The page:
1.) Pulse Wave
The RP2A03 is the integrated 8-bit CPU used in the Famicom, Nintendo Entertainment System, Vs. System, PlayChoice-10, and various standalone arcade games. It was created for Nintendo by the circuit manufacturer Ricoh using a licensed version of the 6502 processor, originally developed by MOS Technology. In addition to the CPU, the chip contained rudimentary DMA, and, most important to this site, a built-in audio processing unit (APU).
The APU was designed by Nintendo engineer Yukio Kaneoka, who also composed music and sound effects for numerous games. The APU contains a 4-channel custom PSG which developers used to make music and a PCM channel for digital sound effects and speech. The chip was originally patented in Japan around 1983. In the USA, it is patent publication number US4783812 A, application number 06/893,341; it was filed on 1986-08-05, and published on 1988-11-08.
Two different versions of the CPU were developed for release in NTSC and PAL regions. The NTSC version is designated as RP2A03 or 2A03, while PAL version is designated as RP2A07 or 2A07. The only difference is the clock speed which was designed to match each region's television refresh rate; 60 Hz for NTSC, 50 Hz for PAL.
The APU's PSG consisted of two pulse wave channels each with a customizable duty cycle; 12.5%, 25%, 50%, and 75%. The 25% and 75% wave sound so identical it's hard to tell which is which. The third channel is a triangle wave which was usually used for bass, but was also used for flute-like sounds or percussion. The fourth channel is a noise channel predominately for percussion, that had two different modes; white noise and periodic noise. It was generated by a pseudo-random sequence repeating up to 32,737 values. The fifth channel was the DPCM (Delta Pulse Code Modulation) which could playback digital 7-bit samples. While the DPCM was mainly used for drum sounds, it was also used for speech, bass, and other sound effects.
Part of the innovation of the APU was the triangle wave. Most audio chips of the time (like the AY-3-8910 and SN76489) used three pulse waves, but Yukio Kaneoka had the foresight to modify one pulse wave channel into a triangle wave channel. The sacrifice not only cost a third pulse channel, but also eliminated volume control for the channel, but doing so gave the NES a much richer bass sound. This is be heard by comparing bass-heavy songs released on the NES and another platform without a triangle wave.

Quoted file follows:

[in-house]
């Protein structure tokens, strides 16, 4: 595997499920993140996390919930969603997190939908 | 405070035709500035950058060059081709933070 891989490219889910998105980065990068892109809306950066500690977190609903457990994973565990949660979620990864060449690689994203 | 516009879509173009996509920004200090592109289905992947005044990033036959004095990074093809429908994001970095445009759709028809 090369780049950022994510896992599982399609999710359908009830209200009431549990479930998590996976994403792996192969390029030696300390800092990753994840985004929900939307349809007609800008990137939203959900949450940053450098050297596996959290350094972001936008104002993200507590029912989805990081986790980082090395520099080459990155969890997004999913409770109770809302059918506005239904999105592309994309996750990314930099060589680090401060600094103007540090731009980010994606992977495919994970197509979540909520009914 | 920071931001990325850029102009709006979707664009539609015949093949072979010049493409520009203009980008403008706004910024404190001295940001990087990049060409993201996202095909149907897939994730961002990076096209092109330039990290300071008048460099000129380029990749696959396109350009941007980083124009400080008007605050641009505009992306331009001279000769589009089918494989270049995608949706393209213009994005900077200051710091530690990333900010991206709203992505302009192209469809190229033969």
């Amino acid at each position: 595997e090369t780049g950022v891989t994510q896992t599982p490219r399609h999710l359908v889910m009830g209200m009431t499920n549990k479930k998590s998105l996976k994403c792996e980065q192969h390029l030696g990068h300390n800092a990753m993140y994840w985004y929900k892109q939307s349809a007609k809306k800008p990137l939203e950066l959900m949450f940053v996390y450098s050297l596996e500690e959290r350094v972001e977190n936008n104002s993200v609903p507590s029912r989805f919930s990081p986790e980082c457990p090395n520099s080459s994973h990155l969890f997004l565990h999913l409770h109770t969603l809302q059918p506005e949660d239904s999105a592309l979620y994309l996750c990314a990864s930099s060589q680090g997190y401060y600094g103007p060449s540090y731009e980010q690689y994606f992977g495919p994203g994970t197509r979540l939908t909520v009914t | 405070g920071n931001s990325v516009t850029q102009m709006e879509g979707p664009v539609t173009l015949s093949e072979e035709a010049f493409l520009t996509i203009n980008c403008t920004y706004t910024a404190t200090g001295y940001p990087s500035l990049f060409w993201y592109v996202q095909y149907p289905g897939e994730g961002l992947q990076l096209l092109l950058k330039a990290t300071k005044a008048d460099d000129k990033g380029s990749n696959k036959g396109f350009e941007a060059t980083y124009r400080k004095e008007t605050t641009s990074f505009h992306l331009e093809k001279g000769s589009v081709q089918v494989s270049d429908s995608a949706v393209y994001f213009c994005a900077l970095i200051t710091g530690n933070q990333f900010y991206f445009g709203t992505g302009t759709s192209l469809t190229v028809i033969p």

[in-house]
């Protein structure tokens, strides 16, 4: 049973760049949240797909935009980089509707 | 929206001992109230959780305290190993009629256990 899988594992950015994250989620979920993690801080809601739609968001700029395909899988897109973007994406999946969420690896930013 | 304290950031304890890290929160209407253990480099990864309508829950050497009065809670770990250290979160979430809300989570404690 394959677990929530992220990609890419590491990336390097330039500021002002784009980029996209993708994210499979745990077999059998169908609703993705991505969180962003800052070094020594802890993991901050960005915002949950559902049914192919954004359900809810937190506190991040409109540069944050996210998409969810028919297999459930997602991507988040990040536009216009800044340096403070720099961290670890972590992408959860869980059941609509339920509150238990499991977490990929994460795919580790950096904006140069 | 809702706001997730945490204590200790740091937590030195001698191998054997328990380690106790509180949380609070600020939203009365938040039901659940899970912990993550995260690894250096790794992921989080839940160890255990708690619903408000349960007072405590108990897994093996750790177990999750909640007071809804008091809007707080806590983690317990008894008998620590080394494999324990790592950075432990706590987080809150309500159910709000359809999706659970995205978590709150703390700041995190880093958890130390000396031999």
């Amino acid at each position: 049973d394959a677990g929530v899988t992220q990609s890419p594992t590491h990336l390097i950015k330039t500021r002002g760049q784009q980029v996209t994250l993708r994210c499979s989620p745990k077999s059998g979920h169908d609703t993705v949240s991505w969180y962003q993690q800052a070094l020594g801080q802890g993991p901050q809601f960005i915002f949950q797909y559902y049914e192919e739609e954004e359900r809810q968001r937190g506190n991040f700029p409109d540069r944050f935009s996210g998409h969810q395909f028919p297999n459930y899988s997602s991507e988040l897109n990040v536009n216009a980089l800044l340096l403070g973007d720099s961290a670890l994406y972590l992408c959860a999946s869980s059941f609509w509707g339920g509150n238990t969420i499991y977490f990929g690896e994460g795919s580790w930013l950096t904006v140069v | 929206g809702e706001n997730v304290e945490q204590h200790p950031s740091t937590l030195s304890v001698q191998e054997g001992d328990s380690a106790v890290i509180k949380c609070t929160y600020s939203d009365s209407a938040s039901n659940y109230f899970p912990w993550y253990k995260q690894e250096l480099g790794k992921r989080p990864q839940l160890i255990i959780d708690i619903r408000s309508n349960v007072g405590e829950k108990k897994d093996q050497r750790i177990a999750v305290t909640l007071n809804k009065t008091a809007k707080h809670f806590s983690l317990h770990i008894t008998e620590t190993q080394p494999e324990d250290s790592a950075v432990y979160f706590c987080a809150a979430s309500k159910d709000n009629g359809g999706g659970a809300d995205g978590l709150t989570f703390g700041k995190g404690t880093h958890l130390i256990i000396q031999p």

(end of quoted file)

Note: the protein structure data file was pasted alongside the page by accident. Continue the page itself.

The RP2A03 is the original design of the chip and was used for all NTSC releases. Most games were designed to accommodate this chip which ran at 60 Hz. The RP2A03 could go from a value of $07FF (low A) to $0000.
PAL versions of Nintendo Entertainment System use the RP2A07. It is identical to the RP2A03, except that it uses a refresh rate of 50 Hz to match the PAL television standard. This slower clock rate results in the music playing a half-step lower and a little slower than the 2A03. Audio programmers were expected accommodate this difference in speed by altering their music slightly, but many just left the music slower.
The RP2C33 was the sound hardware used in the Famicom Disk System channel. It contained only one expansion sound channel that used wavetable synthesis.
When the Disk System was first released, Nintendo would usually release games in Japan for the Disk System, taking advantage of its sound hardware, and then scale down the music for international release. Below is a comparison of the Title BGM theme from The Legend of Zelda being played on the NES and FDS.
The original 1983 Famicom used the original version of the chip, as well as the Vs. System and PlayChoice-10 arcade systems. The North American toaster model NES used revision G. Early versions of the top-loader NES design also used the G revision, but later models used the H revision.
Most NES emulators and NSF players emulate the sound capabilities of the RP2A03, as do most arcade emulators. FamiTracker also emulates the chip.
There are two common ways of ripping NES music. The first and hardest way is NSF ripping which involves extracting the audio code from the game's ROM. Depending on the sound driver and the way the game's programmed, it can be either an easy or extremely difficult task. The second and easier way of ripping NES music is by logging VGM files. So far, the only way to do this is to use MESS VGM Mod. The problem with VGM ripping is that sound effects that intrude a song during gameplay must be hacked out of the game. Also, unused songs that can be ripped from an NSF file cannot be easily ripped into VGM since the game won't play said unused songs, unless the game is hacked. Like NSF ripping, VGM logging can be either very easy or very difficult depending on the game's coding and sound engine. Another problem with VGM logging is that the files must be trimmed to loop properly since VGM doesn't look for looping points.
- en.wikipedia.org/wiki/Ricoh_2A03 - Wikipedia.
- nesdev.com/2A03%20technical%20reference.txt - Programmers technical reference.
- youtube.com/watch?v=mJnz6dEWwIw - Displaced Gamers describes the PCM channel.
- google.com/patents/US4783812 - US patent information.
- famitracker.com/wiki/index.php?title=2A03 - Nintendo sound chips.
- gdri.smspower.org/wiki/index.php/Famicom/NES_Sound_Driver_List - Famicom/NES Sound Driver List
- youtube.com/watch?v=AoQ-t8Nqpaw - Evolution of sound quality on the NES over the years.